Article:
Shays’s Rebellion


The Intolerable Acts


After the massive protest that was The Boston Tea Party, British parliament passed a series of punitive laws harsh enough to be called "The Intolerable Acts." These acts include the Stamp and Townshend Act as well as the closing of the Boston Port. Americans pledged to never repeat the tyranny of these laws should they win the war and subsequently their independence.

Shays Fights in the Revolutionary War

1775 - 1780

Daniel Shays was a rural farmer living in Massachusetts, born to Irish immigrants in 1747. Fighting for his country, Shays joined the local militia and fights in multiple battles including Bunker Hill, Saratoga, and Lexington. He even was promoted to the rank of captain in the Fifth Massachusetts Regiment. He was never paid for his services due to the lack of money in federal reserves after the war.

Daniel Shays Comes Home


Shays returns to his home in rural Brookfield only to find out he is being taken to court on account of unpaid taxes on his land. These taxes had accumulated while he was off fighting a war for the same country that was now punishing him. Without payment for his time in the military, he had no way of paying.

Rural Grievances

1782 - 1783

A farmer named Job Shattuck leads a protest in 1782where he and his followers physically prevented any tax collectors from doing their job. In 1783, an angry mob seized confiscated property in the town of Uxbridge and returned it to its owners against the state's ruling.

John Hancock Retires


The famous governer retires from his position, leaving Massachusetts under the rulings of Governor James Bowdoin. Bowdoin reversed Hancock's decision to not prosecute citizens guilty of not paying back taxes. He initiated civil action to persecute those who had unpaid taxes and collect the delinquent tax debts as well as raising state taxes. This led to further anger among the Bay Staters.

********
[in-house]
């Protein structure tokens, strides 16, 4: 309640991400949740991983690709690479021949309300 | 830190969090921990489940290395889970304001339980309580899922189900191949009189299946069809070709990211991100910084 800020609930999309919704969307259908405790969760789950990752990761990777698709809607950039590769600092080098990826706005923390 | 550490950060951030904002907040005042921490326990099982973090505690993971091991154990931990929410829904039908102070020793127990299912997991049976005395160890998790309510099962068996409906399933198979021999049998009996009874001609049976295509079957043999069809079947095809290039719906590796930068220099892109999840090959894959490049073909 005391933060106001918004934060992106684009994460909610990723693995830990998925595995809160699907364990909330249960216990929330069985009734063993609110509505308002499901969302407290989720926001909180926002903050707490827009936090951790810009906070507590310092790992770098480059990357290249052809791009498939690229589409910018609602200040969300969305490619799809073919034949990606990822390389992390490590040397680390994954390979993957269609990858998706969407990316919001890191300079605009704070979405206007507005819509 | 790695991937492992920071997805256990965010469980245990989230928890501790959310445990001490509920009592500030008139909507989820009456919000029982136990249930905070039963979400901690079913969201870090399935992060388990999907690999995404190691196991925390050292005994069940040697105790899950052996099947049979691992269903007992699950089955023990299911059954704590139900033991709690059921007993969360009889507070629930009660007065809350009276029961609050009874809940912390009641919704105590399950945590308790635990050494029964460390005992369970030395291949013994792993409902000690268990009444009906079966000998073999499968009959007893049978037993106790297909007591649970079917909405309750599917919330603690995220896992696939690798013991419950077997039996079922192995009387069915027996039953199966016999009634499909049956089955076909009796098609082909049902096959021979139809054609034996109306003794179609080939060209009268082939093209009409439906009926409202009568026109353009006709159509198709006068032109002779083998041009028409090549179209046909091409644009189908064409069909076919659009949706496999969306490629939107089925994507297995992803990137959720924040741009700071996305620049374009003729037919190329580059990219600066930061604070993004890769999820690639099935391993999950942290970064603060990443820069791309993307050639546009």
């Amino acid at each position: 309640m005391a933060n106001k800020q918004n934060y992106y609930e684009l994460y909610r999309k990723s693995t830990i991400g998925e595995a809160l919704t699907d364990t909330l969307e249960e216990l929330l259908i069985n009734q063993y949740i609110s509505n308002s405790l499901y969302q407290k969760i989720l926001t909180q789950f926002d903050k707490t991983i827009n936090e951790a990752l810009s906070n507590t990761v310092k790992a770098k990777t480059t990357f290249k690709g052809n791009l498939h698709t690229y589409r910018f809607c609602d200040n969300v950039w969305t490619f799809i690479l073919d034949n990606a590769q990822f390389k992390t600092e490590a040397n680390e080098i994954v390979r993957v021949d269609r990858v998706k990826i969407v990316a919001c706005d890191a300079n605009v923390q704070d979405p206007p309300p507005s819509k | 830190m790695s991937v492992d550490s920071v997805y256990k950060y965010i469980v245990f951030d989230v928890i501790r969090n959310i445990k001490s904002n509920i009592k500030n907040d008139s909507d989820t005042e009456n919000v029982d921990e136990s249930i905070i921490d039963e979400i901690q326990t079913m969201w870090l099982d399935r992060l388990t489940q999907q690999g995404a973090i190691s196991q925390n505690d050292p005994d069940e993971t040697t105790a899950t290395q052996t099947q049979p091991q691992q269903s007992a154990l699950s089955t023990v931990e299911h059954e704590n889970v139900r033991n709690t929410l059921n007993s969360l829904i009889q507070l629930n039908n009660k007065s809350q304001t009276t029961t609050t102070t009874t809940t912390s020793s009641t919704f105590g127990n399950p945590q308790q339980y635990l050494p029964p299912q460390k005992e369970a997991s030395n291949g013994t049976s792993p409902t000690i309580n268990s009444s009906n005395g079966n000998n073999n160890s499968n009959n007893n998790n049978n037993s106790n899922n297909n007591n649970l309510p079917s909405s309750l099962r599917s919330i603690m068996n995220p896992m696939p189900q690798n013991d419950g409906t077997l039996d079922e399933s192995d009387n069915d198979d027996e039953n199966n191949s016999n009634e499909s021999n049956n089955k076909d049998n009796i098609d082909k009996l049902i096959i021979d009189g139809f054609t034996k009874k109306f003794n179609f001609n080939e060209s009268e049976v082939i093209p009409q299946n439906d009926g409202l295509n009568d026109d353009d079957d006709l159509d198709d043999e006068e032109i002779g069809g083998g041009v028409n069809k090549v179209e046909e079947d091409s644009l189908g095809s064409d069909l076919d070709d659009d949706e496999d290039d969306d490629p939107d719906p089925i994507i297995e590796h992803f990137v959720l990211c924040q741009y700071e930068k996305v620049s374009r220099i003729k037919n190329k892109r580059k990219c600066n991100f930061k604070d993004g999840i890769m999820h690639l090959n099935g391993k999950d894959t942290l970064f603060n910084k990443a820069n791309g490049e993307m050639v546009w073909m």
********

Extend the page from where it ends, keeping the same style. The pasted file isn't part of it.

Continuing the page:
The Beginning of the Rebellion

August 26th 1786 - August 29th, 1786

On August 26th, the Massachusetts legislature rejects petitions for debt relief submitted by rural communities. Three days later on August 29th, a group of protesters named "The Regulators" converged on Northampton and stop the county court from convening, furious at their issues being ignored. Governor Bowdoin responded to this protest by deciding to use the state militia should more protests occur.

Blood is Spilled

September 5th, 1786 - January 25th, 1787

On September 5th, the court in Worcester was shut down by more "Regulator." When Bowdoin summoned the militia to intervene, it was to his surprise that the militia disobeyed, instead siding with the protesters. Shays militia grew, and on January 25th of 1787, he and almost 1,200 others marched on the federal armory in Springfield, where Bowdoin's new private militia was waiting. The ensuing skirmish left four of Shays rebellion dead and 20 wounded.

The Ratification of the Constitution

1787 - 1789

This battle led Nationalists like Alexander Hamilton and James Madison to start the Constitutional Convention in 1787. This conventions was fueled by passion and determination to prevent anything like Shays's rebellion from ever happening again. Those who had previously opposed a strong central government now realized it was, to some extent, a necessity. This mutual agreement led to the eventual creation of The Constitution. In 1788, Daniel Shays was pardoned and granted safe passage home from Vermont, where he had been hiding out since the rebellion. He even was paid for his five years in the Continental Army in 1788, more than a decade after the beginning of the war. In 1789, The Constitution was finally ratified when North Carolina approved after a suggestion for A Bill of Rights.


12/23/70 - 12/24/70